The story of the life and career of the legendary rhythm and blues musician Ray Charles, from his humble beginnings in the South, where he went blind at age seven, to his meteoric rise to stardom during the 1950s and 1960s.
When Beyoncé took the stage back in August for four electrifying nights at the famed Roseland Ballroom, only 3,500 lucky fans per night, who bought those tickets in a record 22 seconds, ... See full summary »
A successful asset manager, who has just received a huge promotion, is blissfully happy in his career and in his marriage. But when a temp worker starts stalking him, all the things he's worked so hard for are placed in jeopardy.
The Beat Nicks are musician Nick Nero and poet Nick Beat, a pair of self-styled truth-seekers who'd better find a gig or they'll be out on the street. Their luck begins to change when they ... See full summary »
Mark Boone Junior,
In this tale of sex, violence, race, and rock and roll in 1950s Chicago, "Cadillac Records" follows the exciting but turbulent lives of some of America's musical legends, including Muddy Waters, Leonard Chess, Little Walter, Howlin' Wolf, Etta James and Chuck Berry. Written by
Leonard Chess' brother, Philip, was his partner in both the night club and Chess Records. However, Philip is never mentioned throughout the film, and only appears in Chess Record scenes. See more »
Etta James is portrayed as never having recorded before she signed with Chess, but an earlier insert shot showing a Chess record moving up the charts includes her hit "Wallflower," recorded for Modern Records in 1955, five years before she started recording for Chess. See more »
All I Could Do Was Cry
Performed by Beyoncé Knowles (as Beyoncé)
Background Vocals: Meegan Voss & Steve Jordan
Written by Berry Gordy, Billy Davis (as Roquel Davis) & Gwen Gordy Fuqua
Published by EMI April Music Inc. & EMI Blackwood Music Inc.
on behalf of Jobete Music Co., Inc. & Stone Agate Music
(A Division of Jobete Music Co., Inc.) See more »
While this film lacks an original framework (it's "Ray" and "La Bamba" and "Hot Wax" and "Why Do Fools Fall in Love"....), both the subject--a seminal recording label--and the performances make this electrifying entertainment.
I can't speak to the accuracy of its historical facts regarding Leonard Chess' exploitation of some of music's largest figures, but the screenplay zooms along and takes us with it. Jeffrey Wright finally gets a role that hopefully will secure his stature. It's overdue. As Muddy Waters his towering strength both as a character and an actor are very impressive here. As well, the entire supporting cast (and it's a large cast) really rise to the occasion. Columbus Short as Little Walter and Gabrielle Union as Water's wife are equally impressive. And in smaller roles, Eamonn Walker as Howlin' Wolf and Mos Def as Chuck Berry nearly steal the show.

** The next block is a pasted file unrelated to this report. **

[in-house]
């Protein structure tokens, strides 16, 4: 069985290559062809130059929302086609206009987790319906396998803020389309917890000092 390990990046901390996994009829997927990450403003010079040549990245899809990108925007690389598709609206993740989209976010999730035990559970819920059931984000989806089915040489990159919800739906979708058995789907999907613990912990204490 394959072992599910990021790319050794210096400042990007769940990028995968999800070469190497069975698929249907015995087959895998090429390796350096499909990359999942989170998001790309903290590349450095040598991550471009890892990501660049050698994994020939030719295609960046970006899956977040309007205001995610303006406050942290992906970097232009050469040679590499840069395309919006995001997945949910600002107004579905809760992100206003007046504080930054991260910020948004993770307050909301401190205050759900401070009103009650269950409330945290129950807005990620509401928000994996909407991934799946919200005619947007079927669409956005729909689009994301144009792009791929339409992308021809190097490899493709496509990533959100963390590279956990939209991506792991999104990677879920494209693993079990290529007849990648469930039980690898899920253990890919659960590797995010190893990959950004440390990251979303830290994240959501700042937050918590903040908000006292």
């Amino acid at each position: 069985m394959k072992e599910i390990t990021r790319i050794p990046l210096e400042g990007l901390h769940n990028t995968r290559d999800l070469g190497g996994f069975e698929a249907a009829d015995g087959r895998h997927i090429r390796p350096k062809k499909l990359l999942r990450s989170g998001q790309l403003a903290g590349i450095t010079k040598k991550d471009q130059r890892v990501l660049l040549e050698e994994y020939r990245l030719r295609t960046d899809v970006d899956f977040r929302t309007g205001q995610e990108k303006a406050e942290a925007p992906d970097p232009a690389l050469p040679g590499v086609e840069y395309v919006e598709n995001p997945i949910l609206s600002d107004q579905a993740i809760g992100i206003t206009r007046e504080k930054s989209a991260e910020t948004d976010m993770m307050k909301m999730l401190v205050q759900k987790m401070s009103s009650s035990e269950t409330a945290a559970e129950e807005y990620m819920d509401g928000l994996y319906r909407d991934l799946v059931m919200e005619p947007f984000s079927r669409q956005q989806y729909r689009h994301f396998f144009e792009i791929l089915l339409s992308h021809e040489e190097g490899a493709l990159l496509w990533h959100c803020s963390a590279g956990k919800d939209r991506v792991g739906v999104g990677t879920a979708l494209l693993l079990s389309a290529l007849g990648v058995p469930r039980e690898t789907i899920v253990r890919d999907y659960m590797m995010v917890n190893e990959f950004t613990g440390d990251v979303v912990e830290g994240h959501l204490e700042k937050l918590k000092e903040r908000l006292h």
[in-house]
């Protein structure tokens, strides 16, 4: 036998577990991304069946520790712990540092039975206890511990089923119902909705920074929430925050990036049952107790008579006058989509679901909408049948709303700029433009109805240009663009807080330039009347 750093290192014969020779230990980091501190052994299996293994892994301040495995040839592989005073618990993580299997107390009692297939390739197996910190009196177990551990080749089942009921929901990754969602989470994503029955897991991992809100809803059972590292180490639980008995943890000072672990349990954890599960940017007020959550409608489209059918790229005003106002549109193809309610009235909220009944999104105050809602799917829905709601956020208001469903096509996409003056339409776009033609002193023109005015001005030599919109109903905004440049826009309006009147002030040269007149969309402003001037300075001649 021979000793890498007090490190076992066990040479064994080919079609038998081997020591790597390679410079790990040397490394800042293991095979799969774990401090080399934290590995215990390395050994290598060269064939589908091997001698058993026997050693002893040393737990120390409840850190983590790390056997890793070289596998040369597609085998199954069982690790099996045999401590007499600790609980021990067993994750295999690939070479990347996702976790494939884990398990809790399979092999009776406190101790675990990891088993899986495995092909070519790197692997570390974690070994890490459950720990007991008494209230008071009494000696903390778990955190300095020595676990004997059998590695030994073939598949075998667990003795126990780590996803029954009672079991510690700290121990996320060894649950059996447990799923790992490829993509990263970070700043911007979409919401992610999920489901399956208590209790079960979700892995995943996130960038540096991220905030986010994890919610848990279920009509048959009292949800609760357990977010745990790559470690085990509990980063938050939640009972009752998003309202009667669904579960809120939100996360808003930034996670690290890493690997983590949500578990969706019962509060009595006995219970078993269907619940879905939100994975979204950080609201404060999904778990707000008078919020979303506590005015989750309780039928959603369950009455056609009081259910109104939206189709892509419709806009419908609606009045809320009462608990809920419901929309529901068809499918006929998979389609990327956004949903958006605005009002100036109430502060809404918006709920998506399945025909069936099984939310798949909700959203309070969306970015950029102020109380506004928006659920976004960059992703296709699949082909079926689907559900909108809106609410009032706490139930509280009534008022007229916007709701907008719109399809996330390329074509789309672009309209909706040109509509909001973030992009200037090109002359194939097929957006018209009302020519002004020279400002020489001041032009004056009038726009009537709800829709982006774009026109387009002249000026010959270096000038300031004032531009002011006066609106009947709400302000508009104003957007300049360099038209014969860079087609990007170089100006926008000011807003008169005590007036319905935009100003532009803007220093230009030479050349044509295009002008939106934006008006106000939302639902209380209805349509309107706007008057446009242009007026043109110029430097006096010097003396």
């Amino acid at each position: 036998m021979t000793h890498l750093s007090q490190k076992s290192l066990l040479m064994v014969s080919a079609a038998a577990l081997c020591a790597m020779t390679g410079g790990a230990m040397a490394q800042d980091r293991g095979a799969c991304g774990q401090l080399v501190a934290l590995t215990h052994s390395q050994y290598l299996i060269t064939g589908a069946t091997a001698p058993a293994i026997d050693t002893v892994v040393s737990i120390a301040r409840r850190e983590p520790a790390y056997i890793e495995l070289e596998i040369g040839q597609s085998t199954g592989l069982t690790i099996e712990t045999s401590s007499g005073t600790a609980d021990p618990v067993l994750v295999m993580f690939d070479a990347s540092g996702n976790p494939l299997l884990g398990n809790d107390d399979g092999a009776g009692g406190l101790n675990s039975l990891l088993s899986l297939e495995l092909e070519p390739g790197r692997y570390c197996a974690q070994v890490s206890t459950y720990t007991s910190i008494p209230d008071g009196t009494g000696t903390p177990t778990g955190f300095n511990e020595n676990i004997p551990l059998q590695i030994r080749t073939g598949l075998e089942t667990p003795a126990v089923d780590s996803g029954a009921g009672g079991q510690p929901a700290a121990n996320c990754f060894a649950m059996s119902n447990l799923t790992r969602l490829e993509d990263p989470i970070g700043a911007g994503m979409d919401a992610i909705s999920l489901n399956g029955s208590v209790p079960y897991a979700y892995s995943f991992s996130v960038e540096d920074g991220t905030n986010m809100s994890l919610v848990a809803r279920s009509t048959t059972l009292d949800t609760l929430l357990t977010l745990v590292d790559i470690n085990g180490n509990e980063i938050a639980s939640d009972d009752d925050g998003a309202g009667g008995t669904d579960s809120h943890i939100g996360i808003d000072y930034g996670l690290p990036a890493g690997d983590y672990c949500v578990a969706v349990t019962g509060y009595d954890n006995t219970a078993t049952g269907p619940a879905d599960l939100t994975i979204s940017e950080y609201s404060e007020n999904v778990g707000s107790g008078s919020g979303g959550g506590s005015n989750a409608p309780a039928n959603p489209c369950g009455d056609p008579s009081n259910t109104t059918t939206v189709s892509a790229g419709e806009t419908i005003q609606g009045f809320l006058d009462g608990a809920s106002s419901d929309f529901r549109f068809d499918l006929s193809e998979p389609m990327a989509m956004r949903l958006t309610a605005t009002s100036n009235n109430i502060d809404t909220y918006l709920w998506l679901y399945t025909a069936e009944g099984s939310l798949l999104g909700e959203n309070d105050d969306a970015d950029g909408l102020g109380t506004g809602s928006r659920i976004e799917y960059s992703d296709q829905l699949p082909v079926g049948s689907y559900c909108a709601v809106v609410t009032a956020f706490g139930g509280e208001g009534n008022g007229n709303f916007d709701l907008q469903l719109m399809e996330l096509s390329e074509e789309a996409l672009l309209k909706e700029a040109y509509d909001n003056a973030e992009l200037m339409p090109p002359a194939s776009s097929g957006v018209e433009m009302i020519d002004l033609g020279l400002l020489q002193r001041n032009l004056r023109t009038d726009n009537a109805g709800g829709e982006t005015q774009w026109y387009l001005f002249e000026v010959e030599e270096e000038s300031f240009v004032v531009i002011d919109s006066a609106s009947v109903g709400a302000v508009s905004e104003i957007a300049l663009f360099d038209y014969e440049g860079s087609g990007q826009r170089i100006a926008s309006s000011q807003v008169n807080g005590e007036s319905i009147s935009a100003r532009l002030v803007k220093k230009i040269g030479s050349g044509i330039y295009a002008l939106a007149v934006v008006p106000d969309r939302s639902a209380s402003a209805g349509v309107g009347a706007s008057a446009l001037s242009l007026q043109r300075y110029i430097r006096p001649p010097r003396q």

I've never been much of a fan of Adrien Brody, but in the first half of the film, he's quite effective. It's only when Beyoncé Knowles arrives that he stumbles, and who can blame him. Ms. Knowles takes a sensational role and scorches the screen. As the conflicted and troubled Etta James, there's a scene on a livingroom floor in front of a fireplace that should win Ms. Knowles many awards. And we're given a generous helping of sensational James' track very well covered by Ms. Knowles.
When we watch America's taste in music change--both before and after the centerpiece of this story--we're at first exhilarated at the discovery of this "new" form of music, and when it wanes and the lives that were propelled to stardom flag, we feel an enormous sadness. But what we know today--that these individuals became legends--is of great consolation.
I don't care that the structure is straightforward. The recreation of the period and it's attitudes are spot on, and the cinematography by Anastas N. Michos make the film rise above any weakness in the script.
Then, there's the soundtrack....
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